Developing any kind of enterprise site typically involves multiple environments, for example Development, Staging, and Production. A very common scenario developers run into is that a site is developed locally (on the developer’s own machine) and then the code changes get pushed to a repository (version control using Git, Subversion, Mercurial, etc). But what about database changes? Those aren’t code … but they can be.
What is considered configuration?
Module configuration (set via Drupal’s UI), content types, fields, Site Information settings, basically any kind of settings that you can control from Drupal’s UI. Content (nodes, terms, users or any sort of entities) is not part of this and does not get exported.
How to copy configuration from one site to another:
Keep in mind this will only work for the same site, existing in two different environments. The typical way this would go is you create a site in one place (some cloud server e.g. Amazon Ec2, RackSpace CloudServer, Linode, Acquia Cloud, Pantheon, etc), do some initial commits after getting Drupal set up there, and then clone that locally in your computer. There you can go to town and add all the modules and code you want, configure everything, then export it and import it back into the remote dev site.
Before attempting to export your configuration, make sure to commit all your code changes, push them to the repo, and make sure the remote dev environment has pulled those changes. You don’t want to try and change settings for modules that don’t yet exist in code – that can lead to all kinds of nasty things!
In Drupal 7 this was accomplished using the Features module, which is a pretty complex beast to work with, but very powerful too. The Features module has been made part of Drupal 8 core and is now known as Configuration Synchronization. This can be accessed from the Configuration > Development > Configuration Synchronization menu (/admin/config/development/configuration):
(Drupal core’s admin menu does not have dropdowns by default. Install the Admin Toolbar module for that awesomeness.)
Next, click Export (/admin/config/development/configuration/full/export) you can export:
This gathers up all your settings and downloads a gzipped tarball for you. Now go to your remote dev environment, log into Drupal, and go to Import (/admin/config/development/configuration/full/import):
As you can see, it provides you an overview of the new/changed items it will import. In this case I had added a single text field called “Sample text field” to the Basic Page content type. Click “Import all”:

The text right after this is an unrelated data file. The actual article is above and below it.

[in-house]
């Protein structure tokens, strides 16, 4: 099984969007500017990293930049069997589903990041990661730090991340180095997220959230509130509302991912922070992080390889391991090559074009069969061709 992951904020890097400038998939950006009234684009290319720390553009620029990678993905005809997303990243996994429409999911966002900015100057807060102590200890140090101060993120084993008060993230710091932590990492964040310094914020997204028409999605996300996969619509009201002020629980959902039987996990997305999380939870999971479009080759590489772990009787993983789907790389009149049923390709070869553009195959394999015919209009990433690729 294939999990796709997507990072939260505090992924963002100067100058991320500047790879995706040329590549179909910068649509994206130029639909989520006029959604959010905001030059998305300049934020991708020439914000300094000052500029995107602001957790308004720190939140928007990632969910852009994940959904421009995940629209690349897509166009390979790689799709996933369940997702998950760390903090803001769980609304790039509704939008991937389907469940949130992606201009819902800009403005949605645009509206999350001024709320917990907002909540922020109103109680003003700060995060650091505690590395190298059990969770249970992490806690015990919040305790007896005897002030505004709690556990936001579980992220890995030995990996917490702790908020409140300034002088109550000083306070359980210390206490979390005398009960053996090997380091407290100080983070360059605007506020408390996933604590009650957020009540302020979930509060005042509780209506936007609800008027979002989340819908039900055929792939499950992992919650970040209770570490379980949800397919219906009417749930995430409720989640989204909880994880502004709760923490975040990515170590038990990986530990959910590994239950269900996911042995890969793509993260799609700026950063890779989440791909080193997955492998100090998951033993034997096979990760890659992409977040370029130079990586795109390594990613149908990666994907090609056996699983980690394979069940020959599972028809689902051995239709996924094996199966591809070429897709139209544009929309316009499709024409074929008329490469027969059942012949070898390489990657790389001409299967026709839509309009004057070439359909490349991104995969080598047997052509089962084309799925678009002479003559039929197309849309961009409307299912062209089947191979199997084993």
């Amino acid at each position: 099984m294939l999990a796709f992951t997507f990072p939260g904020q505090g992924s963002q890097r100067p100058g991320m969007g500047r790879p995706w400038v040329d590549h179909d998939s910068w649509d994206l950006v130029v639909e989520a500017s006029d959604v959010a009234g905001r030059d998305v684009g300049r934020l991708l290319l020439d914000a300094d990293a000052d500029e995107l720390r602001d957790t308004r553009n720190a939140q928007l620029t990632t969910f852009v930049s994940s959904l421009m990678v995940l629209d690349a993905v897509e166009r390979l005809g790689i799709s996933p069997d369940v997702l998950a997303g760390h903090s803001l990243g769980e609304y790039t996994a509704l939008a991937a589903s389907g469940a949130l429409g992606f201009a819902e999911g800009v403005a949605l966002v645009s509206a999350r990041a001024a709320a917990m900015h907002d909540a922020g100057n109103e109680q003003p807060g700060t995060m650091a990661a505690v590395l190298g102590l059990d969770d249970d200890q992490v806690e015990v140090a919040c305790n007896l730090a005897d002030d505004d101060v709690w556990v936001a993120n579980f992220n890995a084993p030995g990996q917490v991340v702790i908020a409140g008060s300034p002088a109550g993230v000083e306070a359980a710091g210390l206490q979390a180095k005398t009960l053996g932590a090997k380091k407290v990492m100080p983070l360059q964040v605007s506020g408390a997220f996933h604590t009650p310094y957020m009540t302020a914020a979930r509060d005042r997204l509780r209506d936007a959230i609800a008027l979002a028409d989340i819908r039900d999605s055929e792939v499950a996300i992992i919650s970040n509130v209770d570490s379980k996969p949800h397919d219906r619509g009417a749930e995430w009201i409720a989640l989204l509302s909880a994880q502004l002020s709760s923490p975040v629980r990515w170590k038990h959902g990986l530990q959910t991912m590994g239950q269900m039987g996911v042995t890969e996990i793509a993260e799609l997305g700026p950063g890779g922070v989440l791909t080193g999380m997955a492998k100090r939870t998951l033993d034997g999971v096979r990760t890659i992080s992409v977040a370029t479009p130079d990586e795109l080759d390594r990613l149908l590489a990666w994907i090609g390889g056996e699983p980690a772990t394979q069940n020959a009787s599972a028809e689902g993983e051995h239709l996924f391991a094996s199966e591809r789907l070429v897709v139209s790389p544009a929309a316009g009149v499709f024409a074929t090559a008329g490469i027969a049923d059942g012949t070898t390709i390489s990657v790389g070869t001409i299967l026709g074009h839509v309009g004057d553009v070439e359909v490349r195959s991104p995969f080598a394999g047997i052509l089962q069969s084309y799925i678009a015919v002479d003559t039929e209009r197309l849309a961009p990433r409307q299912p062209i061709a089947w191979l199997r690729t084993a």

This does not always complete without error. Sometimes it will fail with obscure-looking fatal errors (500 – Internal Server Error), but so far I’ve found if you re-run the import it will usually complete without further issue. Such errors can be useful for ironing out configuration issues though, so pay attention and see if you can fix whatever is triggering those.
And that’s it! My field was created. Here’s a screenshot of the Basic Page content type’s fields on the remote dev site:
Multiply the above by a zillion for the number of other settings a complex Drupal site can have, and you can see how incredibly useful the Configuration Synchronization in Drupal 8 is. It has made great strides in becoming easy to use. The UI is admittedly very simple, and for a full-site export that’s a good thing. If you want more fine-grained control in order to export only certain things, this too is possible. Have a look at /admin/config/development/configuration/single/export:
This allows you to export specific settings, for example for a content type, a field, text format, menu, etc. This does not yet allow you to select multiple such settings and export them together, so you have to either export EVERYTHING or export just one thing at a time. When you do export one item, you’ll need to copy the resulting code, then go to the destination site and import a single item… there you can paste this. Make sure you select the same “Configuration type” option from the pulldown menu as when you exported it:
This aspect of Drupal 8 is a real time-saver, and takes a lot of human error out of the equation. We’re excited to take advantage of this in our current and upcoming work!